Neil

Howdy, Neil Dudley here! I wanted to take a minute to give every customer of Pederson’s our plant tour experience!  Unfortunately, it is likely not the most feasible dream (at least not at this minute, and I feel like writing)… so, for now, here is our step-by-step, virtual plant tour experience!

I figure since we are famous for bacon, that seems like the best place to start.  About a year ago, Cineflex came to our plant and created a great little video for the TV Show, Food Factory. These guys did a great job capturing the heart of our people and the process behind the bacon!  Take a look at the video and then read more about each step of the process below!

The first step is sourcing the highest quality raw material, raised by farmers who are verified by a third party audit to meet our company standards. We receive a 2000 pound combo of pork bellies from the farmer, each cut to a strict specification to ensure quality and consistency from belly to belly. Pictured here is, Cody Lane, my good friend and our fearless leader here at Pederson’s, moving one of these 2000 pound combos with a pallet jack.5880s
The Tumblers
We never inject our meat with anything. Instead, we use these tumblers to mix the seasonings into the meat. This part of the process plays a huge role in making the product taste so good. In my opinion, this is where the magic happens!
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Straight from the tumblers, bellies are hung on metal hangers called combs, and then are hung on racks. From there, they are wheeled in to smokers, where they are left to smoke for six hours. Most run of the mill, cured bacon is injected with curing solutions and liquid smoke to give it it’s flavor. Here at Pederson’s, bacon is only tumbled and smoked, and yet emerges with the best flavor.

Here I am inside one of our two, 4 truck (2000 lb.) smoke houses. We also have another 8 truck house and one single truck house. That all adds up to approximately 8500 lbs. of smoke house capacity!

Next, a slicer operator takes the pressed bellies and places them on a conveyer belt that feeds right into the machine that cuts the belly into bacon slices. Our equipment is specifically designed to weigh and place the bacon on an L-board. Here at Pederson’s we are SERIOUS about our quality control. Each slice is held to certain specs. Each package is held to certain specs.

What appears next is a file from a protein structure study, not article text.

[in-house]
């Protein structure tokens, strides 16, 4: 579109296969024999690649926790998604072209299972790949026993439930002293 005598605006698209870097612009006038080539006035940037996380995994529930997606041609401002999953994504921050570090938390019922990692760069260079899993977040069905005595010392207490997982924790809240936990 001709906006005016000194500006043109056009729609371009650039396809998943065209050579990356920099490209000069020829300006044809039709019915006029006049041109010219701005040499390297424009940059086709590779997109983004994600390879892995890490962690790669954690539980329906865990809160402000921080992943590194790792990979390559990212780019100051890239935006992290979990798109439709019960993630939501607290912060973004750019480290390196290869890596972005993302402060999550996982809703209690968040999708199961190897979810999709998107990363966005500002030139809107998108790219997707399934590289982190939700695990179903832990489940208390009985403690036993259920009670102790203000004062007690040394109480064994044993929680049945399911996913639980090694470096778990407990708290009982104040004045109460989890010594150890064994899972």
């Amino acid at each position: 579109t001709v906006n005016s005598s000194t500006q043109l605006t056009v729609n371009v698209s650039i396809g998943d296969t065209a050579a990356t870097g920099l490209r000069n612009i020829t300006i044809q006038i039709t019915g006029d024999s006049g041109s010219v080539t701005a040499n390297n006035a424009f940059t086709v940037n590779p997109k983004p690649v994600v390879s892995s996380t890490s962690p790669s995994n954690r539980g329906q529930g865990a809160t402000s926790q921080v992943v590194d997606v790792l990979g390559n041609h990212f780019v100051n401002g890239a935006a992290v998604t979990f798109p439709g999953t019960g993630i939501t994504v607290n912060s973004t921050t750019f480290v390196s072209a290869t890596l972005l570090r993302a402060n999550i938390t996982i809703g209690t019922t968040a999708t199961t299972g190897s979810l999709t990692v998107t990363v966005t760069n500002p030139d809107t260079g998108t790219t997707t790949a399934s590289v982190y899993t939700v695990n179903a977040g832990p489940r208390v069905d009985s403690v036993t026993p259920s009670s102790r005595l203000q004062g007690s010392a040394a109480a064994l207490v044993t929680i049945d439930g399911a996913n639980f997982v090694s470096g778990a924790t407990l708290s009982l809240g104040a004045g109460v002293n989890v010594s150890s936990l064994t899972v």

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And, as the L-board makes it’s way down the line, there are folks along the way making sure each package is perfect… perfectly aligned and ready to be placed in the vacuum packaging machine. Caroline has been with Pederson’s for 12+ years, and she can tell if a package’s weight is off just by picking it up.  Let’s just say, she has picked up a LOT of bacon packages over the years.

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So, from here, the packages can go one of two places. If all specs are met, they are boxed and prepared for shipment. If the package has too little or too much bacon, or if some of the slices got in there a little wonky, the package is sent over to a couple ladies to “fix it”. These ladies open the package and add or remove bacon as needed, or straighten it out. They stack the second chance L-boards, and then send them back to be vacuum packed again.

There are an average of 16 packages of bacon per box, which equals about one pork belly. But, before the cases of bacon get sent out to a customer, they are passed through a metal detector. Passing the product through a metal detector before it ships out is a standard required by several customers, and we are happy to oblige.

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Temperature regulation is a big part of our process – each belly has to hit a very specific temperature in each step of our process to achieve our desired taste, consistency, etc.  From the smoker, the bellies are blast chilled to 35° to get the temperature down quickly. But, after that, they are temper chilled to 18° to prepare them for the next step in the process.

Bacon Tree

 

Now, from here, each belly has to temper to hold square shape out of the press, and it must be properly tempered for an ideal slice.  Over time, we have learned what temperature gives us the best results on our equipment, and know that each belly has to be tempered up from 18° to 20°.

tempered bacon

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The next step is to take those racks of seasoned, tumbled, smoked & chilled bellies, and wheel ’em on in to the packaging room. There, one of our press operators puts each belly, one by one, in to a machine that presses them to a specific shape, which will help with slicing, and packaging.

RetailerforhomepageThe cases of bacon are ordered by retailers and food service operators around the country through our office at which time an order is entered into our system.

There’s an order pick ticket printed for our shipping team so they know what items to pull to put on a pallet that will then get loaded into this refrigerated tractor trailer bound for our 3PL service provider.

 

275At that location the pallet is combined with other pallets that are destined for the same general location then loaded on another tractor trailer and driven to their final destination until the product eventually gets to the store shelf or the restaurant that hopefully you shop/dine at and it brings a smile to your face.